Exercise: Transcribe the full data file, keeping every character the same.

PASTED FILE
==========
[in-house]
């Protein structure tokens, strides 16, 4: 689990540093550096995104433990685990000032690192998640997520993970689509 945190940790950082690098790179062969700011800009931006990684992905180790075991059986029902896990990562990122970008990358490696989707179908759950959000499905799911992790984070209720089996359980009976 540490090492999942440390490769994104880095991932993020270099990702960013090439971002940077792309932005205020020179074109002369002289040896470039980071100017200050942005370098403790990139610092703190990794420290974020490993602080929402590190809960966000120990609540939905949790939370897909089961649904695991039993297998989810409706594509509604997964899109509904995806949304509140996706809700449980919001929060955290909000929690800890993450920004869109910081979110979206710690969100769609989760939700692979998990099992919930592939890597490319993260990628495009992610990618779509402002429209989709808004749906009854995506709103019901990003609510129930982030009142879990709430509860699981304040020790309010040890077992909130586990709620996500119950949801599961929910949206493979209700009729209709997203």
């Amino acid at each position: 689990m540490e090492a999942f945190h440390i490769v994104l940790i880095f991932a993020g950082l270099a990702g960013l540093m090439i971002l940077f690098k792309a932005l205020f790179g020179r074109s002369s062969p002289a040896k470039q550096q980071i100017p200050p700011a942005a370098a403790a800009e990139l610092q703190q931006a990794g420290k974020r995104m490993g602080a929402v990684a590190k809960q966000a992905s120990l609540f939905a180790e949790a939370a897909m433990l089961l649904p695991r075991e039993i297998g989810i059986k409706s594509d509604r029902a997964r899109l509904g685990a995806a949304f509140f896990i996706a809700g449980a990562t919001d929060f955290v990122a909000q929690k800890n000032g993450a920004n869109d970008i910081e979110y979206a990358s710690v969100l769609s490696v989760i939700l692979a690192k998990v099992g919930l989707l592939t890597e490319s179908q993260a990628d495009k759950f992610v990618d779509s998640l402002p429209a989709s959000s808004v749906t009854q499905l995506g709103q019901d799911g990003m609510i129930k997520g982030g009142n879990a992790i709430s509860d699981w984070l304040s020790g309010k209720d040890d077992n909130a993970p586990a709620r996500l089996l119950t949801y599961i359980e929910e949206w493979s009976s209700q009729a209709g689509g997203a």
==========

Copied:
[in-house]
């Protein structure tokens, strides 16, 4: 689990540093550096995104433990685990000032690192998640997520993970689509 945190940790950082690098790179062969700011800009931006990684992905180790075991059986029902896990990562990122970008990358490696989707179908759950959000499905799911992790984070209720089996359980009976 540490090492999942440390490769994104880095991932993020270099990702960013090439971002940077792309932005205020020179074109002369002289040896470039980071100017200050942005370098403790990139610092703190990794420290974020490993602080929402590190809960966000120990609540939905949790939370897909089961649904695991039993297998989810409706594509509604997964899109509904995806949304509140996706809700449980919001929060955290909000929690800890993450920004869109910081979110979206710690969100769609989760939700692979998990099992919930592939890597490319993260990628495009992610990618779509402002429209989709808004749906009854995506709103019901990003609510129930982030009142879990709430509860699981304040020790309010040890077992909130586990709620996500119950949801599961929910949206493979209700009729209709997203």
């Amino acid at each position: 689990m540490e090492a999942f945190h440390i490769v994104l940790i880095f991932a993020g950082l270099a990702g960013l540093m090439i971002l940077f690098k792309a932005l205020f790179g020179r074109s002369s062969p002289a040896k470039q550096q980071i100017p200050p700011a942005a370098a403790a800009e990139l610092q703190q931006a990794g420290k974020r995104m490993g602080a929402v990684a590190k809960q966000a992905s120990l609540f939905a180790e949790a939370a897909m433990l089961l649904p695991r075991e039993i297998g989810i059986k409706s594509d509604r029902a997964r899109l509904g685990a995806a949304f509140f896990i996706a809700g449980a990562t919001d929060f955290v990122a909000q929690k800890n000032g993450a920004n869109d970008i910081e979110y979206a990358s710690v969100l769609s490696v989760i939700l692979a690192k998990v099992g919930l989707l592939t890597e490319s179908q993260a990628d495009k759950f992610v990618d779509s998640l402002p429209a989709s959000s808004v749906t009854q499905l995506g709103q019901d799911g990003m609510i129930k997520g982030g009142n879990a992790i709430s509860d699981w984070l304040s020790g309010k209720d040890d077992n909130a993970p586990a709620r996500l089996l119950t949801y599961i359980e929910e949206w493979s009976s209700q009729a209709g689509g997203a």